What would you say was your main motivation for your transition?
Primarily intellectual, emotional, social, cultural, or some other factor? Probably mostly intellectual and social, in equal measure. I never really felt a cultural separation (at least not like people who grew up yeshivish did), or emotional. But after many years of being fully secular / OTD, I am realising that being out has benefitted me in these ways, as well.
Can you highlight one of the very first ways you crossed the halachic line? How old were you then?
Not counting the ‘grey area’ that was fooling around with the year above me at the Shabbaton, I started breaking Shabbat (covertly at first, things like not turning off my computer before shabbat so it didn’t ‘count’ if I used it on shabbat, things that were ‘cheating’ the system) around 15 or 16, and then I started officially breaking shabbat and kashrut about 17 or 18. I think the first properly non-kosher thing I had was a bacon cheeseburger. I decided to go all out, haha.
Do you still believe in some form of God or in some version of Judaism?
I’m not sure. I’m pretty sure I believe in an afterlife of some kind, though I’m not 100% what form that this takes; I like to convince myself that its ‘scientific’ due to the law of conservation of energy and stuff, that if the soul exists it doesn’t get destroyed (i.e. never fully ‘dies’) but continues on in another form, etc, etc. But at the same time I know that that isn’t the most logical of thoughts.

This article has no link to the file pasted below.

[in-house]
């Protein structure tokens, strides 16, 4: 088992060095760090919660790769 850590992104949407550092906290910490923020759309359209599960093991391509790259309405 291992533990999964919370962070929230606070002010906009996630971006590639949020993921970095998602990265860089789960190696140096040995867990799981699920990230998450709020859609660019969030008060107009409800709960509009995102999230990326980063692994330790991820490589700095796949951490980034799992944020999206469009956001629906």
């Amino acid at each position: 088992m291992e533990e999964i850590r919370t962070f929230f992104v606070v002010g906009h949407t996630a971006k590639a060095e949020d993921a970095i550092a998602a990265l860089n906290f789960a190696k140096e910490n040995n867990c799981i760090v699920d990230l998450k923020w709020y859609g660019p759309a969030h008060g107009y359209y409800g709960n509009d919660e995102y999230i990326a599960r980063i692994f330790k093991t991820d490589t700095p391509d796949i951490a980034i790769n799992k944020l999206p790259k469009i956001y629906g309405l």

I have a hard time separating, in this case, what I want to be true (i.e. I think it would be nice to have a life after death in which we are reunited with our loved ones; especially people who were taken too soon/tragically, and pets, but I’m not sure that I believe this to be the actual case or not) and what I actually believe. I can say that I do not believe in organised religion, Jewish or otherwise. I feel that organised religion is the root cause of the largest amount of harm to the largest amount of people on the planet, and if given my way, I feel it should be done away with, as a whole. I mean, I still do / want to do certain holiday things, for example, as long as I can do the relatively ‘liberal’ version and keep the brow-beating and god-propaganda to a minimum. Especially when I have children/if I have children. Its important to have traditions and holidays. But, if let’s say, I marry someone who is nominally xtian, like I am ‘nominally’ Jewish, I wouldn’t object to having christmas trees and doing those traditions, as well.
I guess you could qualify me as a non-theistic agnostic. There may be a god, I don’t know. I just frankly don’t care, because whether god does or does not exist has no bearing on my daily life. I figure, if God does exist, and is, indeed, just and loving as we are told that he is, then he won’t care if I do or do not keep shabbat/kashrut/holidays or not; All that will matter is whether or not I am a good person and tried to make the world a better place. And, if god doesn’t exist, then it doesn’t matter anyway, so why bother making myself crazy over it?
How do you currently view the religious community you came from?
I’m honestly apathetic to it, pretty much completely. It has no bearing on my life anymore, I don’t care.
What’s the best thing about not being frum?
Freedom, in a word. Essentially I’m free to be who I want, do / act how I want / how I feel best, think / read / believe, etc. as I want.
What’s the best thing that you recall about being frum?
There was definitely more of a sense of community, of security, a sense of belonging, that kind of thing.